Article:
The key emphasis of the agreement entails tripling renewable energy resources and technologies to accommodate the global power necessities. This ambitious goal is set for the year 2030, with 130 nations on board with the sprint towards renewables. 

Food Security and Course Correction

Continuing in a series of first-evers, global food production negotiations reached a milestone during this year’s conference. Prior to COP28, food scale and production have remained notably absent from UN climate talks. This year, 134 countries agreed to move food to the forefront of their climate efforts. 

Within the agreement, nations resolved to implement sustainable agriculture systems to counteract waste, emissions, and imbalance said to be caused by food production. The negotiations included encouragement to implement multi-sectoral solutions, including “resilient food systems,” which account for global climate change and ensure a food supply despite cataclysmic climate-related events.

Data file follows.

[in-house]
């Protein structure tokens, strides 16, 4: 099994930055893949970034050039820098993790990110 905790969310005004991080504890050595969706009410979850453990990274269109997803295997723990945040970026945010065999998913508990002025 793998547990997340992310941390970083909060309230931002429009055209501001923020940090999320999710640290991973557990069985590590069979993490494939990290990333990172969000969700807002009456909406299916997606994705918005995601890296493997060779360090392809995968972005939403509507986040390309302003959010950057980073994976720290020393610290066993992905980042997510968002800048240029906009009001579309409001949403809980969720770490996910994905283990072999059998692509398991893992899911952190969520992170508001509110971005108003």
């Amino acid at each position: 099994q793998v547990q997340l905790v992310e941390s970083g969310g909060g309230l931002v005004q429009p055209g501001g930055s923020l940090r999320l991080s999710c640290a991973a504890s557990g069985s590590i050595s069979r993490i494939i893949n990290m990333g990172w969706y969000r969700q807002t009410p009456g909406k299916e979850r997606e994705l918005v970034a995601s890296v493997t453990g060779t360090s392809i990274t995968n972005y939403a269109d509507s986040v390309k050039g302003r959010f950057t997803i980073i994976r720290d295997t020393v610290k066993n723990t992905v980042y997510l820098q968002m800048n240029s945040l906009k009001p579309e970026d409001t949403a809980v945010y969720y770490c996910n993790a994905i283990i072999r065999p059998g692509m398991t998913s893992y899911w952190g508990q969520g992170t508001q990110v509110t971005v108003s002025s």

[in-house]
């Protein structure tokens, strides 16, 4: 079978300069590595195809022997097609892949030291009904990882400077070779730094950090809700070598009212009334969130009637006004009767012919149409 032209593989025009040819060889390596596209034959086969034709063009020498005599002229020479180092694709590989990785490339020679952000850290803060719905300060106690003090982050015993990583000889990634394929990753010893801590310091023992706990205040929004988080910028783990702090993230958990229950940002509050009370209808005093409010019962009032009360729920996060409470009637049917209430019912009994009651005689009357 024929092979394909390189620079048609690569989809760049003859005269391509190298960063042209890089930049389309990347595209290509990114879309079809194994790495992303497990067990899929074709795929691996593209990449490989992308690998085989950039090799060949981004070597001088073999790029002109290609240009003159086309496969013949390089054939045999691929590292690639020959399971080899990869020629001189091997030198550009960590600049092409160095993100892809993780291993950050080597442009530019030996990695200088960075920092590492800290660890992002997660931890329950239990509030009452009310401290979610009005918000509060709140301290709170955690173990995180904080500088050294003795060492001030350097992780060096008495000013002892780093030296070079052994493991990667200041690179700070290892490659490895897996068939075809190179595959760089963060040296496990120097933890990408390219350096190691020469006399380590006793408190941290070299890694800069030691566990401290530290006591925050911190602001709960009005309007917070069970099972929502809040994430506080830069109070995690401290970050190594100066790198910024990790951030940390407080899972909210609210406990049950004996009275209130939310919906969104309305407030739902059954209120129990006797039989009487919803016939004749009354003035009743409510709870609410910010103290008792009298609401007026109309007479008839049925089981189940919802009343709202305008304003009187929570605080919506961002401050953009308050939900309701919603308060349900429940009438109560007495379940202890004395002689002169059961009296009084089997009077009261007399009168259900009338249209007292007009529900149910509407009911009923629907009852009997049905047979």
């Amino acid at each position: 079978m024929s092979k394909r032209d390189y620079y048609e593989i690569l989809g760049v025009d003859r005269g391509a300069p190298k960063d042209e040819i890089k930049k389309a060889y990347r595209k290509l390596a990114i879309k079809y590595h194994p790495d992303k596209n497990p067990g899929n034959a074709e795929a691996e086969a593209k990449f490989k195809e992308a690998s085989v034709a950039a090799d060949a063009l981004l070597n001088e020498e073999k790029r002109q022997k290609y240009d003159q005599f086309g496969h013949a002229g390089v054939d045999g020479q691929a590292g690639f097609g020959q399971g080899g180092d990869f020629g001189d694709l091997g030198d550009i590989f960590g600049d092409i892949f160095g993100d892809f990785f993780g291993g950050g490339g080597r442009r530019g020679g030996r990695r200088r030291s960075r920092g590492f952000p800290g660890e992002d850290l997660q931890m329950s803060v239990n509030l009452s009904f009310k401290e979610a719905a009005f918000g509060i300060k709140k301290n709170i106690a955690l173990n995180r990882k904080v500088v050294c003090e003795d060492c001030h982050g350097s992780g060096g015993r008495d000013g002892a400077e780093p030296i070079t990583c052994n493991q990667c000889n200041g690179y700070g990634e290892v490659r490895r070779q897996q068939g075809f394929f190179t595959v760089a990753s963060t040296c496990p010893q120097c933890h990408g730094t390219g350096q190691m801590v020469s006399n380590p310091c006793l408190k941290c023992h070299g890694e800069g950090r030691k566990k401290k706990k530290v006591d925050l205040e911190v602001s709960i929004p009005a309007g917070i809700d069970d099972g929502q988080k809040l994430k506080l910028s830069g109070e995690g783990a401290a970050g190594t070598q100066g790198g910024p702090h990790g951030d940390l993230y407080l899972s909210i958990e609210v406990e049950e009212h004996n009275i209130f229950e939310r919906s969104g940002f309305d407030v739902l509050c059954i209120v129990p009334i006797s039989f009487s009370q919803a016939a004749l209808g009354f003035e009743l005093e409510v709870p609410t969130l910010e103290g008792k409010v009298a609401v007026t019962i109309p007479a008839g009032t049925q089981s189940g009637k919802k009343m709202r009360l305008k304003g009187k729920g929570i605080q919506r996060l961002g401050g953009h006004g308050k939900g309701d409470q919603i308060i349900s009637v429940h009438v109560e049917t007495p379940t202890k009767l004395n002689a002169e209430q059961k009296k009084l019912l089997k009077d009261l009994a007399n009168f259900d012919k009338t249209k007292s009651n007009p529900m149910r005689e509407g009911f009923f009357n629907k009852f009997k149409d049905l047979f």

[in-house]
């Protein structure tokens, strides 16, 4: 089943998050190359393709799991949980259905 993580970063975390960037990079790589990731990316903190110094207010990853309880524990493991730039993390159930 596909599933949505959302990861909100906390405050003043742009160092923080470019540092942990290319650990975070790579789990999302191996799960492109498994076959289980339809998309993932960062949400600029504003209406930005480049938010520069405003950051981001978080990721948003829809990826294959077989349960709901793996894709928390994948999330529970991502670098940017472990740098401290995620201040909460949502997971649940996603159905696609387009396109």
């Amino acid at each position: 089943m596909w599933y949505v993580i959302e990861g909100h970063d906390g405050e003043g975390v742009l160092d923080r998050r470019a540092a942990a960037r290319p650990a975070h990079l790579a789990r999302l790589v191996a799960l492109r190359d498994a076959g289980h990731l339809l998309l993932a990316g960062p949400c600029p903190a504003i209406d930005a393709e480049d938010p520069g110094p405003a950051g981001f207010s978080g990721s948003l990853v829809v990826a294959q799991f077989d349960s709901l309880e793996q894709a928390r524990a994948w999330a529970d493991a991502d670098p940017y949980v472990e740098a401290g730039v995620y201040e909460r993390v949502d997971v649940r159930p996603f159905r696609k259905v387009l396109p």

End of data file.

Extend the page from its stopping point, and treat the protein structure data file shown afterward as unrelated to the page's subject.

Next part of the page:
Participating countries must implement food and food systems by 2025 to adhere to the substantial food policy reform. 

Reduced Methane Emissions Commitments

The climate summit saw a significant movement towards curbing methane pollution, and a greenhouse gas said to be more than 20 times more potent than carbon dioxide. The collaborative effort announced over $1 billion and new grants and funds to cut methane in the oil and gas, waste, and agriculture industries. These funds represent a significant contribution to the goal of mobilizing billions more to diminish methane emissions. 

Angola, Kenya, Kazakhstan, Romania, and Turkmenistan joined 150 other nations in pledging to commit to cutting global methane emissions by 30% by the year 2030. China committed to include methane emissions in its successive NDC, while the US revealed new methane restrictions prior to the COP negotiations.